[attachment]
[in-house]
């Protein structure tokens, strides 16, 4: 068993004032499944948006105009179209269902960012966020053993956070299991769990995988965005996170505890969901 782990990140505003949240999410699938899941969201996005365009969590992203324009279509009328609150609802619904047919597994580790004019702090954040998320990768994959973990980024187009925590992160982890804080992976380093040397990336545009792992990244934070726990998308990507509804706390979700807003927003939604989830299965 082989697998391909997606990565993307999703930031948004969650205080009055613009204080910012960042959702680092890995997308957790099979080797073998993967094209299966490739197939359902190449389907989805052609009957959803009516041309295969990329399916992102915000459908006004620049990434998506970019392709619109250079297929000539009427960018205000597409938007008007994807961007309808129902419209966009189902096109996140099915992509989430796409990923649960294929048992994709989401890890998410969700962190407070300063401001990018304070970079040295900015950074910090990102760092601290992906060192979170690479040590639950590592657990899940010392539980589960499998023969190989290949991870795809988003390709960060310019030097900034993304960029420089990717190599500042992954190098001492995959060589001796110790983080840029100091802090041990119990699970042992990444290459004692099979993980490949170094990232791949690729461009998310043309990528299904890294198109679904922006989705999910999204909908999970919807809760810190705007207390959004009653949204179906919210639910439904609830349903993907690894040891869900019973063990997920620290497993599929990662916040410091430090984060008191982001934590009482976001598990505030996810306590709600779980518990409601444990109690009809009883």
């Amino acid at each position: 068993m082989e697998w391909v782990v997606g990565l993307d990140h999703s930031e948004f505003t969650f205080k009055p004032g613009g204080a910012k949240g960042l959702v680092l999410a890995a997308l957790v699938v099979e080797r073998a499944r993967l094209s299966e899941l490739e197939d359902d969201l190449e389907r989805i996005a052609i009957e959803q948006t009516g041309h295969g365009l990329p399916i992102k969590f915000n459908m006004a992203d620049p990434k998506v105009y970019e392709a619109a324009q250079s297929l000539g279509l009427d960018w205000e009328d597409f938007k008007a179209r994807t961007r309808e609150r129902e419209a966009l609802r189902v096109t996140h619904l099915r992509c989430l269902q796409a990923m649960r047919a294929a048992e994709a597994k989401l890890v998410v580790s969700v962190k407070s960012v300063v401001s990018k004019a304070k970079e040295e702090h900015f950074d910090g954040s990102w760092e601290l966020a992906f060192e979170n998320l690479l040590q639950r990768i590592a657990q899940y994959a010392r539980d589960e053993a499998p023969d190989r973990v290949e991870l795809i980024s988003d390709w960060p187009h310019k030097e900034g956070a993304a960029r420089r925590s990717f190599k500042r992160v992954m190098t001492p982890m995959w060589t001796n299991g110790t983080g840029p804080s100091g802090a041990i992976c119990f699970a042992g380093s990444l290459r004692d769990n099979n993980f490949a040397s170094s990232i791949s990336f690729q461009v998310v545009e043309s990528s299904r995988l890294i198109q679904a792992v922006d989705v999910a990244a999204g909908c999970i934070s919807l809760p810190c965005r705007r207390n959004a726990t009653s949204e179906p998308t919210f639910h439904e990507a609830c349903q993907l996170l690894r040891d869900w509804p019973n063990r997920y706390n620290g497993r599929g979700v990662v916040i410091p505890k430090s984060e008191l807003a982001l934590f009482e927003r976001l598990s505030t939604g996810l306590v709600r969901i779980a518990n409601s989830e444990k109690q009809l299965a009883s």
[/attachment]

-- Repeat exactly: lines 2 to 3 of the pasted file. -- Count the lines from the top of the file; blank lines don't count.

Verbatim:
């Protein structure tokens, strides 16, 4: 068993004032499944948006105009179209269902960012966020053993956070299991769990995988965005996170505890969901 782990990140505003949240999410699938899941969201996005365009969590992203324009279509009328609150609802619904047919597994580790004019702090954040998320990768994959973990980024187009925590992160982890804080992976380093040397990336545009792992990244934070726990998308990507509804706390979700807003927003939604989830299965 082989697998391909997606990565993307999703930031948004969650205080009055613009204080910012960042959702680092890995997308957790099979080797073998993967094209299966490739197939359902190449389907989805052609009957959803009516041309295969990329399916992102915000459908006004620049990434998506970019392709619109250079297929000539009427960018205000597409938007008007994807961007309808129902419209966009189902096109996140099915992509989430796409990923649960294929048992994709989401890890998410969700962190407070300063401001990018304070970079040295900015950074910090990102760092601290992906060192979170690479040590639950590592657990899940010392539980589960499998023969190989290949991870795809988003390709960060310019030097900034993304960029420089990717190599500042992954190098001492995959060589001796110790983080840029100091802090041990119990699970042992990444290459004692099979993980490949170094990232791949690729461009998310043309990528299904890294198109679904922006989705999910999204909908999970919807809760810190705007207390959004009653949204179906919210639910439904609830349903993907690894040891869900019973063990997920620290497993599929990662916040410091430090984060008191982001934590009482976001598990505030996810306590709600779980518990409601444990109690009809009883």
């Amino acid at each position: 068993m082989e697998w391909v782990v997606g990565l993307d990140h999703s930031e948004f505003t969650f205080k009055p004032g613009g204080a910012k949240g960042l959702v680092l999410a890995a997308l957790v699938v099979e080797r073998a499944r993967l094209s299966e899941l490739e197939d359902d969201l190449e389907r989805i996005a052609i009957e959803q948006t009516g041309h295969g365009l990329p399916i992102k969590f915000n459908m006004a992203d620049p990434k998506v105009y970019e392709a619109a324009q250079s297929l000539g279509l009427d960018w205000e009328d597409f938007k008007a179209r994807t961007r309808e609150r129902e419209a966009l609802r189902v096109t996140h619904l099915r992509c989430l269902q796409a990923m649960r047919a294929a048992e994709a597994k989401l890890v998410v580790s969700v962190k407070s960012v300063v401001s990018k004019a304070k970079e040295e702090h900015f950074d910090g954040s990102w760092e601290l966020a992906f060192e979170n998320l690479l040590q639950r990768i590592a657990q899940y994959a010392r539980d589960e053993a499998p023969d190989r973990v290949e991870l795809i980024s988003d390709w960060p187009h310019k030097e900034g956070a993304a960029r420089r925590s990717f190599k500042r992160v992954m190098t001492p982890m995959w060589t001796n299991g110790t983080g840029p804080s100091g802090a041990i992976c119990f699970a042992g380093s990444l290459r004692d769990n099979n993980f490949a040397s170094s990232i791949s990336f690729q461009v998310v545009e043309s990528s299904r995988l890294i198109q679904a792992v922006d989705v999910a990244a999204g909908c999970i934070s919807l809760p810190c965005r705007r207390n959004a726990t009653s949204e179906p998308t919210f639910h439904e990507a609830c349903q993907l996170l690894r040891d869900w509804p019973n063990r997920y706390n620290g497993r599929g979700v990662v916040i410091p505890k430090s984060e008191l807003a982001l934590f009482e927003r976001l598990s505030t939604g996810l306590v709600r969901i779980a518990n409601s989830e444990k109690q009809l299965a009883s």